Support community-based participatory and other models of community engaged research (see Action 6. Research Best Practices for additional information).



Educate yourself on racial injustice and related issues. Additional resources are available through the Office of Diversity, Equity and Inclusion and the Association of American Medical Colleges. For more information on why we need to educate ourselves and how to do so, see Lamont, “Guide to Allyship” (2020).

Continue to reflect on your privilege, power, and identity. Give fearless attention to the history of racism, to contexts where race continues to be used as a wedge issue, and to good examples of aspiring ally-ship, advocacy, or solidarity between your community and historically marginalized communities. For more information on the importance of reflecting on privilege, understanding internal bias and good allyship, see McIntosh, “White Privilege: Unpacking the Invisible Knapsack” (1990).

Interrupt acts of bias in the workplace. Becoming an ally requires action and it is important to practice how we constructively stop acts of bias/hate, such as intervening, delegating and distracting and learning the four basic levels of becoming an ally. See also UC Davis’ Human Resource page, Working together to support a diverse workforce.

Familiarize yourself with the resources available to you in support of your learning. This includes the Vice Chancellor’s Office for Diversity, Equity and Inclusion and Student Community Centers.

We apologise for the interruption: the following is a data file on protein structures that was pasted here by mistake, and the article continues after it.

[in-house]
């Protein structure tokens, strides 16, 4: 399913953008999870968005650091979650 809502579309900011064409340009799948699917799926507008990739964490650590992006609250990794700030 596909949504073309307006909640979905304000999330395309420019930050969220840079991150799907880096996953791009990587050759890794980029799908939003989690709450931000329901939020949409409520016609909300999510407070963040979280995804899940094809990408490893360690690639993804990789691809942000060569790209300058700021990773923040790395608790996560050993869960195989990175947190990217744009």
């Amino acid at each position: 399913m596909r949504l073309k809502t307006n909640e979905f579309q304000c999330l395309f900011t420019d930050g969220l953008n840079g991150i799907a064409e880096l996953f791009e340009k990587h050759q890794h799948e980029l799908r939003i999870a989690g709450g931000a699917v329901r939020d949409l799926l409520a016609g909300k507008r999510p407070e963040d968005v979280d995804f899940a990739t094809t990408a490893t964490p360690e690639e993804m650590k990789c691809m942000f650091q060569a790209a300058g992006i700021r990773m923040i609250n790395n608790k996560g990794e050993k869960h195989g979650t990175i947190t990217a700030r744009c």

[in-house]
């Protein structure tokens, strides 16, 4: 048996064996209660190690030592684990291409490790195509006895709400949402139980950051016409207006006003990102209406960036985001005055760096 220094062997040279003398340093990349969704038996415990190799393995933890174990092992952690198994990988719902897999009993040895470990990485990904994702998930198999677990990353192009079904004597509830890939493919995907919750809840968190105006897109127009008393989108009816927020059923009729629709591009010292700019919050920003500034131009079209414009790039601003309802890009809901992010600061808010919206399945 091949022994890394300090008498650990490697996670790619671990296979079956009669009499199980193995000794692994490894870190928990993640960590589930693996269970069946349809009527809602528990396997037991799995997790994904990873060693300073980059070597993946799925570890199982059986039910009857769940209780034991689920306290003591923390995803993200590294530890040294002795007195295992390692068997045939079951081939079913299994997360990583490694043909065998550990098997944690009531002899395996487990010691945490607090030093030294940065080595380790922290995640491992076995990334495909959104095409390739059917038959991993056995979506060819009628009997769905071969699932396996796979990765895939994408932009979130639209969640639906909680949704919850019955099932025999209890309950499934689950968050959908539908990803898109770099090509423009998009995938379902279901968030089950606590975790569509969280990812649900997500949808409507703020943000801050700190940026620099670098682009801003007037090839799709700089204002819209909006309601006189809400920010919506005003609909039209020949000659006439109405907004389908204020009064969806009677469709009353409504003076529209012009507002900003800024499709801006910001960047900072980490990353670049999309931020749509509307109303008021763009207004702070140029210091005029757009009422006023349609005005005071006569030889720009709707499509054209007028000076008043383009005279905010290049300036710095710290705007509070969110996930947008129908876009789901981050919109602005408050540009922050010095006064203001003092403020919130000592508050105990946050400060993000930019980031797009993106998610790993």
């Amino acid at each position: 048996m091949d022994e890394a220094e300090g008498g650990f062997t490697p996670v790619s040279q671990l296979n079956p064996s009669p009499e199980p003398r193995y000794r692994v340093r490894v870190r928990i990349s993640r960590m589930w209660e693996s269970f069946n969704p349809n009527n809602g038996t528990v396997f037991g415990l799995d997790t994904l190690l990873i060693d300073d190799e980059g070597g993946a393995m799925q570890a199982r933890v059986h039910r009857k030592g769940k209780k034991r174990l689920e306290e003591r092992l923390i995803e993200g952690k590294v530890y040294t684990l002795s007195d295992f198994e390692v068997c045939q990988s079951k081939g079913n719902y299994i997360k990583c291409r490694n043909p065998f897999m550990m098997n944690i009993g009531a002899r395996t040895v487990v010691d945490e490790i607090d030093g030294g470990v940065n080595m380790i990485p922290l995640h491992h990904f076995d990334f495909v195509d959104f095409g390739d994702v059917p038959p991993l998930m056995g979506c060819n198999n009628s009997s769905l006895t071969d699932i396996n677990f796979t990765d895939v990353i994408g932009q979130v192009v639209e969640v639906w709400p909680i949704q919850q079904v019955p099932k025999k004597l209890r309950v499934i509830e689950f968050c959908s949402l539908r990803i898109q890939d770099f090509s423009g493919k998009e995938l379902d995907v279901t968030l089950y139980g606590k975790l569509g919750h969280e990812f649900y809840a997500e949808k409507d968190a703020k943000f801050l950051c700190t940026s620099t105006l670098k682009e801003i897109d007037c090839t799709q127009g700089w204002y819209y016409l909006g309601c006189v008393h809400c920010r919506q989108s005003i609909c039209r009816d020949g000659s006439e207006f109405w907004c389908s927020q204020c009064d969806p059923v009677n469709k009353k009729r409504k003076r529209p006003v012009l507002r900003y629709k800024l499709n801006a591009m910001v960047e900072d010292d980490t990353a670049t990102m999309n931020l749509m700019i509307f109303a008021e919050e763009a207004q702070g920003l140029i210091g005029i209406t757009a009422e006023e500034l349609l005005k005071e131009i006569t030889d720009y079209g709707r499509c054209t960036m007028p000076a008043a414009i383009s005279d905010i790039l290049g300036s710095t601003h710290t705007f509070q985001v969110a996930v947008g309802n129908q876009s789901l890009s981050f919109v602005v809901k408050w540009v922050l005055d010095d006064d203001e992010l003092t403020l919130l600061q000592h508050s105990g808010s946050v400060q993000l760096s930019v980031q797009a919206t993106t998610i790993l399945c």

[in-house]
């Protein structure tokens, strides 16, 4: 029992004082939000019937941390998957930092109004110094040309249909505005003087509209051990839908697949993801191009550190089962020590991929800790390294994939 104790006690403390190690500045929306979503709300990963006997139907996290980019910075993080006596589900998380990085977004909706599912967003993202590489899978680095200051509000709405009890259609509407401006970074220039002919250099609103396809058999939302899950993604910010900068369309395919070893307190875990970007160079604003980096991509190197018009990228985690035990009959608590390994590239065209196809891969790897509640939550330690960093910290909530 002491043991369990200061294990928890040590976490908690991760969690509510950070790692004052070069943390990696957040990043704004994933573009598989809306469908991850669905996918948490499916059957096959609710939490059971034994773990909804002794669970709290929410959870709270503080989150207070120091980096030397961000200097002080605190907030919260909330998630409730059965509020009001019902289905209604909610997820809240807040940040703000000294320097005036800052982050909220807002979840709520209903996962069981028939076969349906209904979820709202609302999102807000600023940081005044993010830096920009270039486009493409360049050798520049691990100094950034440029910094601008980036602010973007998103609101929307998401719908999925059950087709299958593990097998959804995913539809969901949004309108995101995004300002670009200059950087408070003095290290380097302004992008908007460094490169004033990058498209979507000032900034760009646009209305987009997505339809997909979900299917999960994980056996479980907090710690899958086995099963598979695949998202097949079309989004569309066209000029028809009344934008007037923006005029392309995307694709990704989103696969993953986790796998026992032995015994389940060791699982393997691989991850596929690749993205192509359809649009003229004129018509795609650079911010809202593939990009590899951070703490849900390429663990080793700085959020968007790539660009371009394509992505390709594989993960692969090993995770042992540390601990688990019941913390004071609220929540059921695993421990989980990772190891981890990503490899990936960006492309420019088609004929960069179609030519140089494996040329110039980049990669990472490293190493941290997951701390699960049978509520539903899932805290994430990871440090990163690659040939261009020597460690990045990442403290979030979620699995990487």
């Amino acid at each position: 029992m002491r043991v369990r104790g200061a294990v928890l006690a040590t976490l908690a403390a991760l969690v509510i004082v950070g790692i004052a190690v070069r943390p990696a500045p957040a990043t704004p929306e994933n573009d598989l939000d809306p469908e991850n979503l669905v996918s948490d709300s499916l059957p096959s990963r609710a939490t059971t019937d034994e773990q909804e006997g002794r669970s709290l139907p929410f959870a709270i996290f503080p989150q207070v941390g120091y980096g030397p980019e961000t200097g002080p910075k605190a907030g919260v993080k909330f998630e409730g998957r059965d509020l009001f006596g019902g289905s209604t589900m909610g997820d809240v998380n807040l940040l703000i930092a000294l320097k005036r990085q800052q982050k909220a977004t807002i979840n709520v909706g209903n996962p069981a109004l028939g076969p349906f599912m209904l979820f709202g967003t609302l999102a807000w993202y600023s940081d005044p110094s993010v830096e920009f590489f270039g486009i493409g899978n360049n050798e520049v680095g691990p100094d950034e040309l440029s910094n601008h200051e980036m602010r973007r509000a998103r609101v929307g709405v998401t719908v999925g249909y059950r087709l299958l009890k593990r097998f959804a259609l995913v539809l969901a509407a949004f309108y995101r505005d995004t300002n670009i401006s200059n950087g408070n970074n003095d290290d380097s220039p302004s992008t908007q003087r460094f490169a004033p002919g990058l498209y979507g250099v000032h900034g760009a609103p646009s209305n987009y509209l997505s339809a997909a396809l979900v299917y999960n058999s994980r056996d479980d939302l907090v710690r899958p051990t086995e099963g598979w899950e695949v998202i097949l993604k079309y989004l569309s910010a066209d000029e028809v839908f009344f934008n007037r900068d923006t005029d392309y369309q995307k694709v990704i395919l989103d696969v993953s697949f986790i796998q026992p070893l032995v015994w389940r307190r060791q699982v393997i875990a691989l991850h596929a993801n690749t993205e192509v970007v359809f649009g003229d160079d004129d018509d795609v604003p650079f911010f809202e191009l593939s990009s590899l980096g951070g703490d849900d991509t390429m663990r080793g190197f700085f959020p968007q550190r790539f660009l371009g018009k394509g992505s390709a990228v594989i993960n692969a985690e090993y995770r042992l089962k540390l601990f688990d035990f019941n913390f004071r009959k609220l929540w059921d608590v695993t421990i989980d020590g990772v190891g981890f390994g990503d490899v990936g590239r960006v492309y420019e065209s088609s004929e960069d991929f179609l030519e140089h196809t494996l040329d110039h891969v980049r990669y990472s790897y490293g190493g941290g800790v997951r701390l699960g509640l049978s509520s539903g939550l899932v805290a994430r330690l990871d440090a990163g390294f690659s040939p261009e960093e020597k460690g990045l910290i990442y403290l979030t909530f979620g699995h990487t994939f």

Report incidents of hate/bias to Report Hate and Bias  and to Harassment and Discrimination Assistance and Prevention Program.


Adopt the Principles of Community Engagement in your research projects (NIH 2011, Principles of Community Engagement 2nd edition). As stated in pages 58-62:

Before starting a community engagement effort

Be clear about the purposes or goals of the engagement effort and the populations and/or communities you want to engage.

Become knowledgeable about the community’s culture, economic conditions, social networks, political and power structures, norms and values, demographic trends, history, and experience with efforts by outside groups to engage it in various programs. Learn about the community’s perceptions of those initiating the engagement activities.